Linked by Thom Holwerda on Sun 2nd Dec 2007 22:44 UTC, submitted by Moochman
KDE The newest version of KDE Four Live, an openSUSE-based Live CD for testing KDE 4, was released three days ago, just nine days after the initial version that included Release Candidate 1 was released. KDE/openSUSE dev Stephan Binner announced the release on his blog, celebrating the strong public interest in the initial RC1-based Live CD - over 10000 downloads achieved in the first few days. Meanwhile, although mainstream reviews of RC1 are still scarce, Binner's blog announcement of the previous version contained this interesting tidbit: "It looks like whatever [version of KDE 4] will be released or presented at the event which was fixed by the sponsor to happen in January will be only used by very early adopters. Hopefully openSUSE 11.0 will be able to ship some KDE 4.1.x release or some very high KDE 4.0.x release (which saw some light features freeze lift)," he wrote. Readers are welcome to download the newest Live CD (Torrent) and test it for themselves. A Debian LiveCD is also available, but it still includes KDE4 Beta4 and not RC1.
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RE[2]: Missed opportunity
by rx182 on Mon 3rd Dec 2007 06:44 UTC in reply to "RE: Missed opportunity"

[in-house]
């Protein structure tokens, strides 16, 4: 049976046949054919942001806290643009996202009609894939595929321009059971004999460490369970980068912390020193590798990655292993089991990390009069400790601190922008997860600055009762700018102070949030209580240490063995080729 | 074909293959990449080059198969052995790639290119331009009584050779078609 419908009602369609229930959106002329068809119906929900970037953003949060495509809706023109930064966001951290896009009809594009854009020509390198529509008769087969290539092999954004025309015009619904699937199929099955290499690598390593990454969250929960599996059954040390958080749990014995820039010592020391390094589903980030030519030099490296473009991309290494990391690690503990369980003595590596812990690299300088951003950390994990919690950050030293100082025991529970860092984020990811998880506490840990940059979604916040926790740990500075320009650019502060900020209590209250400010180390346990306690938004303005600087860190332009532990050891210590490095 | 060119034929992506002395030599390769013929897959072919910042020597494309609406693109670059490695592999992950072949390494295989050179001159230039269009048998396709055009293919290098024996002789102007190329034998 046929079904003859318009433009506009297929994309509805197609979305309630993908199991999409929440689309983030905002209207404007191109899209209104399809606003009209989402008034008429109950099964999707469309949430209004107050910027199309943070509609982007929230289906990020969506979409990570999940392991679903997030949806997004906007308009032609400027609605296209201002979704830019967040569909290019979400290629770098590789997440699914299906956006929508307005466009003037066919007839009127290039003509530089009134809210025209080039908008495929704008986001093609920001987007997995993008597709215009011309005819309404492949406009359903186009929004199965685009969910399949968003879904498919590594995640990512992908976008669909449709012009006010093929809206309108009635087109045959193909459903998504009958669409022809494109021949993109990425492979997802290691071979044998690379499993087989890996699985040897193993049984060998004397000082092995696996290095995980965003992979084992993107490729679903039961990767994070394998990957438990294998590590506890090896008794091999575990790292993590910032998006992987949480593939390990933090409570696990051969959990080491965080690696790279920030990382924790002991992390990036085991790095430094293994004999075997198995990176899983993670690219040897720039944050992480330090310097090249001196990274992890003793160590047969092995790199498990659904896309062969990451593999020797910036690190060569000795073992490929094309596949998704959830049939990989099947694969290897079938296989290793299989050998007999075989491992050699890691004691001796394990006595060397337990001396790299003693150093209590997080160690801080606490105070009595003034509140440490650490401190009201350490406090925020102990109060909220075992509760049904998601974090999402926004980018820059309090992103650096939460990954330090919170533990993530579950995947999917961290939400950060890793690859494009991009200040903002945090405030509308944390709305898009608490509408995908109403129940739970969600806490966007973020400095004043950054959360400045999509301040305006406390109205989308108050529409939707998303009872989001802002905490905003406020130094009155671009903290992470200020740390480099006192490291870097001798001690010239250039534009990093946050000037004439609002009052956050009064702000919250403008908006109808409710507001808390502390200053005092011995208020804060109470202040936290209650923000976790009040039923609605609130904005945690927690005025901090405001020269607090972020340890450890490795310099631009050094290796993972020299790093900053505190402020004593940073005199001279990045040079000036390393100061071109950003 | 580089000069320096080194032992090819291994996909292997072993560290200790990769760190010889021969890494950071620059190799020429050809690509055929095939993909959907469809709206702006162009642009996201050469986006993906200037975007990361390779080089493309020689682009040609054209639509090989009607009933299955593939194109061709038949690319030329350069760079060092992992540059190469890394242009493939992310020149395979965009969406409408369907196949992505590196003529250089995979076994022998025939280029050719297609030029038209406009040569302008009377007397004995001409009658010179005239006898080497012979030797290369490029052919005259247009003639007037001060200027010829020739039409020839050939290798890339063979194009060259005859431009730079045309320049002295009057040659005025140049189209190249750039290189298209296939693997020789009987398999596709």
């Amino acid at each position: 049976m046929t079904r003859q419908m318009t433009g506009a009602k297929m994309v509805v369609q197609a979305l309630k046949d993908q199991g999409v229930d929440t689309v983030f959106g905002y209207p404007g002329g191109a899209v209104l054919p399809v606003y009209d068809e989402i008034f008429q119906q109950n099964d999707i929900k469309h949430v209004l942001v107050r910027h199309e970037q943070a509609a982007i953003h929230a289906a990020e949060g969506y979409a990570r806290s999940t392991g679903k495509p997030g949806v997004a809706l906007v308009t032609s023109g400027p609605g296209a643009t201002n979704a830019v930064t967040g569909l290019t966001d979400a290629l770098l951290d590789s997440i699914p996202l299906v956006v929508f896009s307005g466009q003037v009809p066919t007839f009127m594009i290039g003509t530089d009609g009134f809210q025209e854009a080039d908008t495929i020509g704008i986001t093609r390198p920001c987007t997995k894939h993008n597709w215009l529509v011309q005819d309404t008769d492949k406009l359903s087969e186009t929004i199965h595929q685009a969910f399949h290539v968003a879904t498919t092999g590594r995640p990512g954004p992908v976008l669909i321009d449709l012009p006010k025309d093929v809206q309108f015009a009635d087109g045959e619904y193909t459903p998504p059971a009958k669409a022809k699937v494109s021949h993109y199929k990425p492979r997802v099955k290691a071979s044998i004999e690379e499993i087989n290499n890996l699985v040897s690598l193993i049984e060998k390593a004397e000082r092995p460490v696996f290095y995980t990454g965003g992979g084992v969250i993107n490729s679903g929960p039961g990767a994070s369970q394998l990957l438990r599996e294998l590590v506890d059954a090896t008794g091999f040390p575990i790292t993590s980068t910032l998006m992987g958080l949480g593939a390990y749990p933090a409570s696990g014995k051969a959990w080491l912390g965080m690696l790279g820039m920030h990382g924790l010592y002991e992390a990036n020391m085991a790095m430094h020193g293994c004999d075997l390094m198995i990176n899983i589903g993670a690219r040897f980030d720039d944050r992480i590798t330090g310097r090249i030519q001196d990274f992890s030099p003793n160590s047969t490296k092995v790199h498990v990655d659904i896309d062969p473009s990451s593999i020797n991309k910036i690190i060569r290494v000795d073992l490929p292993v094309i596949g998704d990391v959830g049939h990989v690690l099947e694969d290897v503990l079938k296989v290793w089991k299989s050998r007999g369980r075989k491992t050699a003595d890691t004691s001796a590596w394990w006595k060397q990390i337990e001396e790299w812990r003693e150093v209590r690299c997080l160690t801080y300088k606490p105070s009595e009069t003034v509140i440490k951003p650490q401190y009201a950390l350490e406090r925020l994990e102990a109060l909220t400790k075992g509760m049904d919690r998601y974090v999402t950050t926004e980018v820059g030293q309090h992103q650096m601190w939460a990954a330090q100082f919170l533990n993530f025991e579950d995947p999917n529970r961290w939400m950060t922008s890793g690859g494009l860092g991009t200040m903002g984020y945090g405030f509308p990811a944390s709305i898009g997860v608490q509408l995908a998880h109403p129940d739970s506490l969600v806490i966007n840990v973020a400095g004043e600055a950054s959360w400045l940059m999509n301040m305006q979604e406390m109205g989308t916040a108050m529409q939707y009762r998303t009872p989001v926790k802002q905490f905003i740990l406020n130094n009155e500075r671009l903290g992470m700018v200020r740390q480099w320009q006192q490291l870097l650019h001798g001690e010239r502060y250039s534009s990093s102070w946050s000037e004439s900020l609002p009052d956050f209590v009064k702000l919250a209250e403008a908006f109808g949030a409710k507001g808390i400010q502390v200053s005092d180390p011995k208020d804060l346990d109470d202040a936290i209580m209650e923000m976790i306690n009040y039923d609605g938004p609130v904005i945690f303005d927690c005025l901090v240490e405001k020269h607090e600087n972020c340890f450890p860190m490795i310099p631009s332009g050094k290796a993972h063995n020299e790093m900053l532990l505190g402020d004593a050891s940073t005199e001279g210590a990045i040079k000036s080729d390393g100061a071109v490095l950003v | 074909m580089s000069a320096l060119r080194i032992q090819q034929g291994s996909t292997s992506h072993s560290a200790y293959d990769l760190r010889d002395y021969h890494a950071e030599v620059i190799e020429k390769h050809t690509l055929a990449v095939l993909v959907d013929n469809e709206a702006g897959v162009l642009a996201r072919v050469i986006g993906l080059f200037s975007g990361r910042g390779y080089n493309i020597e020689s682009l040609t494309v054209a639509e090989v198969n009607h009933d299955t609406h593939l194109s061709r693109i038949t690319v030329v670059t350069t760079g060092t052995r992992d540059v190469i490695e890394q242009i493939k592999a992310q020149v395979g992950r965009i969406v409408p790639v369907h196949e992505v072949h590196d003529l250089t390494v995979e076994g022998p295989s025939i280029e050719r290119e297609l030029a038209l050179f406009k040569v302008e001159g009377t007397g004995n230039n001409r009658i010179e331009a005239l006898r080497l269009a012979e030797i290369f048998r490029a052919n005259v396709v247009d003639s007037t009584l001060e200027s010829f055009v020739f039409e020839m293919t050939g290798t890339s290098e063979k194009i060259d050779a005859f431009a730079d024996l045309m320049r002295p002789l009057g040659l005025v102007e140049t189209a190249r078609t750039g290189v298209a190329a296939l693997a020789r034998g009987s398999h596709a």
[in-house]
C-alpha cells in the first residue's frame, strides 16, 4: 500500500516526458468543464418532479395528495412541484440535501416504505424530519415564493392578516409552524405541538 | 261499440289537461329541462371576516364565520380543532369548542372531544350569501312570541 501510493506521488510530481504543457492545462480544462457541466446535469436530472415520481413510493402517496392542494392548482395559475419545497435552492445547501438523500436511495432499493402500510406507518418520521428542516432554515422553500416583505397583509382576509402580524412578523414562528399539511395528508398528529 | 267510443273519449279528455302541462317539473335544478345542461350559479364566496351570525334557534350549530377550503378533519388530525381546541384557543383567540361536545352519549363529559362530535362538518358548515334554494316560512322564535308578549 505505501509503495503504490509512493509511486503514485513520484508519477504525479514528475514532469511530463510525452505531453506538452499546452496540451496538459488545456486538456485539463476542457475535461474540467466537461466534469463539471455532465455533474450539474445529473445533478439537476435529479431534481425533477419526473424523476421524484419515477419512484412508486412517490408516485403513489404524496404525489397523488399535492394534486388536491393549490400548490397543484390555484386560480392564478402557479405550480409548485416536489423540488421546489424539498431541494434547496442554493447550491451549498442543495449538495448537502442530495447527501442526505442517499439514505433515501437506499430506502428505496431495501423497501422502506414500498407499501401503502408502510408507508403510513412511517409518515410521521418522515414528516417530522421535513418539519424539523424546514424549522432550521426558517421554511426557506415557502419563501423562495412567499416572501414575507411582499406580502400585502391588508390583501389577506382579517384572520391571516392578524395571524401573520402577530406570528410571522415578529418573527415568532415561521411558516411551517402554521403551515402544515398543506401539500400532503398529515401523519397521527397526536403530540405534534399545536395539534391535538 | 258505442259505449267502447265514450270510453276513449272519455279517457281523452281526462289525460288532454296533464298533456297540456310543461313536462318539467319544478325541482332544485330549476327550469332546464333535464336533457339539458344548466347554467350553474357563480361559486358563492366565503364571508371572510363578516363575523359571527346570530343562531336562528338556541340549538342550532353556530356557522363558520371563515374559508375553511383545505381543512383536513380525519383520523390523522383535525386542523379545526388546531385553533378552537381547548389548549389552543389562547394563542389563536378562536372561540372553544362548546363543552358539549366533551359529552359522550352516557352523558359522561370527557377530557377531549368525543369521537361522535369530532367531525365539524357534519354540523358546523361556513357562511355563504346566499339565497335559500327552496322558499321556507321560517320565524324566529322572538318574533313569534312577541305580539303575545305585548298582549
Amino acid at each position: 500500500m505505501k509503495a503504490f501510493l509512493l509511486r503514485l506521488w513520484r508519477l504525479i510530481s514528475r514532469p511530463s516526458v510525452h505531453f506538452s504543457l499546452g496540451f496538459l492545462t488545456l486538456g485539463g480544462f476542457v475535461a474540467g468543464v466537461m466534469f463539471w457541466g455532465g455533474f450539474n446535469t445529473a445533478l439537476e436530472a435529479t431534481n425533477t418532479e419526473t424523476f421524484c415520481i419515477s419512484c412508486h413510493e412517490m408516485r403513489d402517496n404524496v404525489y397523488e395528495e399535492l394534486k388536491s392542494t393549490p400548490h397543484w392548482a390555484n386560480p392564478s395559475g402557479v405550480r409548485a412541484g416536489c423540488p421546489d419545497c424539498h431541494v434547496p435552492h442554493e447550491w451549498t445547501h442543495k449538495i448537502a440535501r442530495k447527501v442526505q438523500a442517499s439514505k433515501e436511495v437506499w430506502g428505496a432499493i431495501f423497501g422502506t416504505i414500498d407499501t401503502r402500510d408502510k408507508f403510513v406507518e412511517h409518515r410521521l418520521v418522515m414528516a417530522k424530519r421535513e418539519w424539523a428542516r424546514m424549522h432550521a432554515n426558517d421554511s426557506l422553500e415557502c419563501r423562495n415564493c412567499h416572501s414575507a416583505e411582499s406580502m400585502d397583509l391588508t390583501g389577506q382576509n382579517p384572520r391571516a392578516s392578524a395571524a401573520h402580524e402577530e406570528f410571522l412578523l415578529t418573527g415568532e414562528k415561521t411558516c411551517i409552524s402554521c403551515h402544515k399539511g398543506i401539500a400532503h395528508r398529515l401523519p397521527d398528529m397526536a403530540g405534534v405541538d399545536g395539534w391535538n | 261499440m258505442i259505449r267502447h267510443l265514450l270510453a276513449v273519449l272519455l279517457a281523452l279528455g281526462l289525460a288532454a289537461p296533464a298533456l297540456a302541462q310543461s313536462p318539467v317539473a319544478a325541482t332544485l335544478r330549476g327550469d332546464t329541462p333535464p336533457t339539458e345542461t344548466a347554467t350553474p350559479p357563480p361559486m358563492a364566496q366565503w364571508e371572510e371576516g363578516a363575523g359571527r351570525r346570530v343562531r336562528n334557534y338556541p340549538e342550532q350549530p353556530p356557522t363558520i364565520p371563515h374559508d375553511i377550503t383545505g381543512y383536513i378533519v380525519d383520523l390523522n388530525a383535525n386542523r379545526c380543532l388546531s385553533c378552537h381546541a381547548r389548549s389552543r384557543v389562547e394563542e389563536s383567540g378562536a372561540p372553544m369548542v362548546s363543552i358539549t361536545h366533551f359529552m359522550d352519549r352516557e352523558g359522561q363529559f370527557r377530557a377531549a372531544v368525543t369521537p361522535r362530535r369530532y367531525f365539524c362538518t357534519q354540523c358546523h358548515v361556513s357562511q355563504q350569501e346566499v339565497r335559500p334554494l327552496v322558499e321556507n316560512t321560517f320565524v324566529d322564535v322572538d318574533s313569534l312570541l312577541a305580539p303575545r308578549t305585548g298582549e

rx182
Member since:
2005-07-08

Are you a gnome-troll?


I use XP. And KDE3 when I need to get work done on a unix env.

There seems to be this absolutely ridiculous idea, which you are clearly advocating, that there's a revolution waiting to happen with DEs. What in the world is suppose to go into a "new generation DE"? Is it going to do you work for you? Move the mouse for you? Knows what you're thinking? Orders a pizza for you? Make you look cool?


I bet you think what you use today is OK. Obviously, you have no taste. What I meant by "a new generation DE" was "something beautiful and easier to use". Today's DEs are ugly.

Were you around for the first few versions of OS X? A lot of the UI was slow - and sometimes unbearable. It took a few iterations, but now everything is peachy keen.


At least it didn't look horrible. But of course it was buggy, and that's why I didn't use it.

It could be argued from a programming stand point that redeveloping the underlining technology is the first step to making something better.


Normally.

It probably ended up like this because the KDE people knew what they had to do to get it to a usable state before going trying something new and different. And unlike GNOME, the KDE developers do not give off an air that all users are stupid and should think the way they do.


Are we talking about Gnome?

But hey, if you're for an entirely new desktop experience and are fond of strapping a fancy UI and all that jazz on top of a flimsy piece of technology - there's always Vista.


Vista is OK. Tho there's of room for improvement.

Edited 2007-12-03 06:45

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